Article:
If ever a cruel joke existed, late fees would be it. Do what you can to make your credit card payments on time. The same goes for any student loans you have hanging over your head, as well. Both types of banking institutions report to the three major credit bureaus and late payments impact your credit score negatively.
10. Avoid Overdraft Fees.
A frequently overlooked way to save money as a college student is to avoid overdraft fees. It seems simple enough, and yet, overdraft fees gouge plenty of people every single day. Most banks encourage overdraft protection, which is a program that draws money from your savings account should you spend more money than what’s in your checking account.
Two ridiculously unfair aspects of overdraft fees are that they’re enormous, and they often tag every debit. For example, if your overdraft fee is $36 and you overdraft purchasing a $2 bottle of water and $15 in fuel, your total could quickly skyrocket from $17 to $89.
11. Get a Part-Time Job.
Despite some college students scaling the academic experience sans a job, it might be worth it to rethink this approach. A full class load can leave you feeling wiped out at the end of the week, so going full-time isn’t likely on your docket. A part-time job, however, could benefit your overall financial wellbeing significantly. Most colleges and universities have on-campus positions that only require a few hours per week.
12. Start a Side Hustle.
If having a boss isn’t your jam, why not start your very own side hustle? After all, numerous startups have launched from a dorm room or campus coffee shop. Some ideas include:
- Website designer
- Freelance writer
- Virtual assistant
- Online shopper
Besides helping you earn more money for living expenses, the experience could set you on a dynamic path for future entrepreneur endeavors.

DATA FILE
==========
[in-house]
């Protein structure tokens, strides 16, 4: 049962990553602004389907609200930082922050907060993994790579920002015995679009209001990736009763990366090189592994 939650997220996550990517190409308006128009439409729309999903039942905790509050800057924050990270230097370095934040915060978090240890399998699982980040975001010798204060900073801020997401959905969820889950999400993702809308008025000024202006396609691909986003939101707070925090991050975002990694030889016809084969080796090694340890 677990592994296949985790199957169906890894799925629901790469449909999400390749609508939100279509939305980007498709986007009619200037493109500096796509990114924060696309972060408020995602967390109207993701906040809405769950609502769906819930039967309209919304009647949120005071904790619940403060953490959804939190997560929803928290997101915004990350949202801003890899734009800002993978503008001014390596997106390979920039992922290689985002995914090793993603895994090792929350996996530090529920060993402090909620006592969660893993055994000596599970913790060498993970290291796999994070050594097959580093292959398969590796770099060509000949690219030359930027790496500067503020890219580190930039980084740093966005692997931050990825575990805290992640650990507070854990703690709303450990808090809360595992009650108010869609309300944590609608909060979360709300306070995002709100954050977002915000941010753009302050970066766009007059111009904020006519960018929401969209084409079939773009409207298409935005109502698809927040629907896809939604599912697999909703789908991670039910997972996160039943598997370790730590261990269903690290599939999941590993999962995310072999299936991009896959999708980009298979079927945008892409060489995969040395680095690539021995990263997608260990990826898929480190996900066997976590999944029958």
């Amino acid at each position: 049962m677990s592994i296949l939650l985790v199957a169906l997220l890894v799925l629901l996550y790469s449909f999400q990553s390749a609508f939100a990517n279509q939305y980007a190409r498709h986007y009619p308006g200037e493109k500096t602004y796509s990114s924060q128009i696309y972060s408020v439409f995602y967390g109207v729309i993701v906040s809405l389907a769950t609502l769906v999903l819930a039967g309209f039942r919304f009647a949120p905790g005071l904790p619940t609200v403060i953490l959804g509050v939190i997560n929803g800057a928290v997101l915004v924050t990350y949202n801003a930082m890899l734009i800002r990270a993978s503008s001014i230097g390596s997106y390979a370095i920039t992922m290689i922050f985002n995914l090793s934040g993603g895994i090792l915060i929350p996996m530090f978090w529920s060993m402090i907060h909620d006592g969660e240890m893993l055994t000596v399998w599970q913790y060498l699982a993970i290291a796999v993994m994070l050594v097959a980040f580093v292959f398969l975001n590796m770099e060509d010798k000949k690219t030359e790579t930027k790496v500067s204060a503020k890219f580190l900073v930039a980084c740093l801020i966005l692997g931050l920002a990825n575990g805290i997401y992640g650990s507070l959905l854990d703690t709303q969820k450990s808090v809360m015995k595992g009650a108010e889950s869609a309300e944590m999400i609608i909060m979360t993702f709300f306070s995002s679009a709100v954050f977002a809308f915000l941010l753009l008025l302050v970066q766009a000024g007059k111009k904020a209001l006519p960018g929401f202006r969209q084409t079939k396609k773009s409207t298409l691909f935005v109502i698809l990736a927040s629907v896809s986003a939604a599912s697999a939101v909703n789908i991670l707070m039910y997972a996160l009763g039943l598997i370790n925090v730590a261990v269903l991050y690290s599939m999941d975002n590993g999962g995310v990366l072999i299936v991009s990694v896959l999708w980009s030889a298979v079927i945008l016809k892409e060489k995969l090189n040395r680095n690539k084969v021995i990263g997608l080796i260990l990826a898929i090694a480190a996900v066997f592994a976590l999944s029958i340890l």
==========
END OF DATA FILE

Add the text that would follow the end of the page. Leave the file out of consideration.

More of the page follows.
13. Apply for Grants and Scholarships.
Student loan debt isn’t as diabolical as it sounds, and yet, avoid it if you can. Some financial programs have high interest rates that push back at you each installment, costing you years of repayment.
Instead, apply for grants and scholarships—even if attending community college. Who knows? You might be handed a chunk of money, enabling you to make a significant dent in your college tuition bill.
14. Submit FAFSA Every Single Year.
As intimidating as the system may be, the financial aid office is there to help you. With that said, submit your FAFSA forms each year. It’s only good for one school year, and the sooner you apply, the better. If all the mumbo jumbo on the application makes your head spin, talk to a financial aid advisor. They can help you sort through the mounds of information.
15. Take Advantage of the Library.
Think that all the cool kids only go to the coffee shop? Nope, they’re crashing the campus library. Unlike high school, college libraries are the go-to place when you need to flesh out an essay or finally read a chapter in your Psych 101 textbook. And the best part is that you don’t have to buy a coffee every hour just to use the Wi-Fi.
16. Rent or Sell Back Your Textbooks.
Tossing school supplies into your cart as a kid was once a fun experience. The semester’s textbook bill, however, can quickly induce heart palpitations. Avoid the drama by renting your textbooks from companies such as Chegg, or by choosing eTextbooks (but verify with your professors that e-books are okay for class). If you must purchase textbooks, look into buy-back programs offered by the campus bookstore.
17. Use Your Student Discount.
Student discounts are everywhere, even at stores such as Apple and Dell. Take full advantage of them! A few dollars saved here and there adds up quickly. Keep in mind, though; you’ll probably need your student ID to use the discount.
18. Put Your Chef’s Hat On.
Ever heard of the Freshman 15? Going out to eat frequently or eating processed foods can add extra weight to your figure and crush your budget. However, you can avoid all of that by learning to cook for yourself. Plus, playing the chef is way cheaper and healthier!
19. Harness the Power of Coupons.
Gone are the days of cutting coupons out of the Sunday newspaper. Instead, you can sign up for multiple coupon programs or use apps to do the heavy lifting. Also, many colleges pass out handfuls of coupon booklets. Grab some of those money-savers! Comb through them to see how you could save. A BOGO here, a 25% off there, and you’re well on your way to some serious savings. Here’s a pro tip: tear them out and keep them in your wallet to use at any moment.